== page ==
Dr. Ier Manwaring was one of Norwich’s first women medical doctors. She died at the age of eight-five in 1957. Born in Montville, Connecticut, December 29, 1872, she was the daughter of John and Mercy (Raymond) Manwaring. Her parents moved to Norwich in 1877, taking up residence in the beautiful country estate in East Great Plain where she lived until her death.

She was educated in the Broadway School (now gone) and received her medical education in Women’s Medical College in Philadelphia, Pennsylvania, from which she graduated in 1895.

In World War I, as a member of the American Women’s Hospital Unit No. 1, she was decorated by the French Government for service at Chateau Thierry and Belleau Wood.

Several years ago the house was moved from its original site (where the Thames Valley Institute now stands) to Manwaring Road.

Maplewood Cemetery

Maplewood Cemetery

Plaque sponsored by the Maplewood Cemetery Board of Directors, 2002

Located on 184 Salem Turnpike

Once upon a time in Norwich…the citizens realized at the turn of the century that the expansion of Yantic Cemetery, located on Lafayette Street and founded in 1843, or the City Cemetery, located on Oak Street and founded in 1755, was impractical. For this reason it was now time to locate a suitable property for a new interdenominational burial ground.

The Norwich Cemetery Association was formed on March 24, 1902, and the Osgood Farm, located in East Great Plains was purchased on June 17, 1902. The Beebe family cemetery, which predates Maplewood by many years, is located within its boundaries.

A contest, sponsored by The Norwich Bulletin, offered a ten-dollar prize “to the person who should first send to The Norwich Bulletin the successful name for the new cemetery.” Mary R. Griswold of West Main Street was the prize winner.

Upon its origin, it was decide that the new cemetery would maintain a park-like atmosphere, which was popular among modern cemeteries of that period. A variety of plantings including shade trees, would be established to provide a comfortable setting for visitors.

Today, the 138-acre property continues to maintain a park-like atmosphere as it serves Norwich and the surrounding communities. Maplewood Cemetery is a not-for-profit, nondenominational cemetery governed by a board of directors and trustees who volunteer their time to direct the affairs of the cemetery.

Beth Jacob Community Synagogue 1979-Present

beth jacob community present

The picture of a proud Irish Mary Collins Stanley with her three boys Bill, Jim and Chick, taken over 100 years ago.

Plaque sponsored by the Norwich Hebrew Home For the Aged

Located on 400 New London Turnpike

For 50 years this United Synagogue of America Congregation (conservative movement) resided on Church Street in downtown Norwich. In 1975 a new secular administration was elected on a platform that it was time to relocate. The geographic dispersion of the congregation indicated a need to move closer to residential clusters and the needs of the congregation’s activities begged for less, but more flexible space.

Between 1975 and 1979, this successful project was undertaken. The Beth Jacob Community Synagogue moved into its new home in September 1979.

Beth Jacob Community Synagogue 1929-1979

Beth Jacob Community Synagogue 1929-1979

Plaque sponsored by the Norwich Hebrew Home For the Aged

Located on 100 Church Street

In the summer of 1929, twenty-nine Jewish families came together to found a more liberal congregation, The Norwich Jewish Community Synagogue. In 1934 the name was changed to the Beth Jacob Community Synagogue.

Principally first and second generation immigrants, from eastern Europe, these courageous Jewish pioneers wanted a more modern, American approach to their historic religion, one that would teach their children the heritage of their fathers while blending more seamlessly into the American landscape.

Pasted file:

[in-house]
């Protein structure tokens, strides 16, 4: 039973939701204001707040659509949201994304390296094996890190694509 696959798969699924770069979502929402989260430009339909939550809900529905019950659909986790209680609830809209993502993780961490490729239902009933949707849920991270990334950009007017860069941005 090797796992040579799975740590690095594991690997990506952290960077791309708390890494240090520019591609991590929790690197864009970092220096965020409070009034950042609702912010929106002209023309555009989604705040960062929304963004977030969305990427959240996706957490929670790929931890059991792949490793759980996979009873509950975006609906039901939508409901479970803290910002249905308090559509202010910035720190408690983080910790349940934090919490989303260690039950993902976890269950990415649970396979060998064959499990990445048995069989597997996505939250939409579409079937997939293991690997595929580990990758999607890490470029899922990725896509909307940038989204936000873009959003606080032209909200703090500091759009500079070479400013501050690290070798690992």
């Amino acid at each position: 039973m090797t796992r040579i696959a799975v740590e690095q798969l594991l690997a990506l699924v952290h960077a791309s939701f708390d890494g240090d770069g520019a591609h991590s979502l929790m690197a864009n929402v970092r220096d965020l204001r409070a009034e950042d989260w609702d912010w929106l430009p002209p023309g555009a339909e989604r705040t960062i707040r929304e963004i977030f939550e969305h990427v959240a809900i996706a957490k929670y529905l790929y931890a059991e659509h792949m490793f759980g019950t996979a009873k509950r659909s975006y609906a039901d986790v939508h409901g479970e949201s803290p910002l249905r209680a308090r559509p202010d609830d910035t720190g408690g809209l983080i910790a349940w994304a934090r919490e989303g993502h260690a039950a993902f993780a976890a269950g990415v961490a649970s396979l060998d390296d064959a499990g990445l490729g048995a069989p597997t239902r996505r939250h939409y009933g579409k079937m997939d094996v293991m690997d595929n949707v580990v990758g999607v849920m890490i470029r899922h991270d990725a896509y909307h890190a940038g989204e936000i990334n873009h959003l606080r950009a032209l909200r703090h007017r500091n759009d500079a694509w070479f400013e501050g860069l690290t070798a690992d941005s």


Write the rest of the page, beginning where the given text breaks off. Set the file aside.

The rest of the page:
The new Conservative Jewish movement afforded this with its mixed seating of men and women, services in a blend of English and Hebrew, and sermons in English.

By 1979 the old church building was visibly worn and the congregation built a new home at 400 New London Turnpike.

The Alms Fire

The Alms Fire

The picture of a proud Irish Mary Collins Stanley with her three boys Bill, Jim and Chick, taken over 100 years ago.

Plaque sponsored by the Norwich Grange

Located on Asylum Street

Once upon a time in Norwich, behind this site, stood the poor farm and the mental asylum for which Asylum Street was named. Norwich’s first poor house was on lower Washington Street. As the city prospered, successful merchants, bankers, manufactures and sea captains built mansions of Washington Street, forcing the poor farm to this site.

One March 12, 1876, at 2:00 a.m., a fire was reported. The facility, having been deliberately removed to this remote section of town, burned before help arrived. Sixteen mental patients, locked in their rooms, were unable to escape and burned to death. In this field, most of those bodies are buried.

The poor farm was rebuilt and used for many years. Those who died there without friends or family, numbering well over 100, are also buried beneath this field in unmarked graves. In later years, mental patients were cared for at the Norwich State Hospital. The poor farm was ultimately abandoned, sold and was again destroyed by fire in 1956.

The Brothers of Joseph Synagogue

The Brothers of Joseph

The picture of a proud Irish Mary Collins Stanley with her three boys Bill, Jim and Chick, taken over 100 years ago.

Plaque sponsored by the Norwich Hebrew Home For the Aged

Located on 2 Broad Street

The Congregation was founded by Russian immigrant Jews in 1883, who unlike other predecessors, insisted all secular proceedings would be in Yiddish. A burial society was formed the same year. In 1884, the name Brothers of Joseph was adopted.

In 1898 their first permanent synagogue was built on West Main Street, The synagogue’s first rabbi, in circa 1895, was Joseph Baron, believed to be the first full time rabbi to serve in Norwich. In 1909, he was succeeded by Rabbi Joseph N. Rosenburg, who served 42 years, until his passing in 1950.

In 1964, under the spiritual leadership of Rabbi Michael D. Geller, a new house of study and worship was built on the Osgood site at the corner of Broad and Washington Streets. The congregation moved from its 1898 West Main Street home.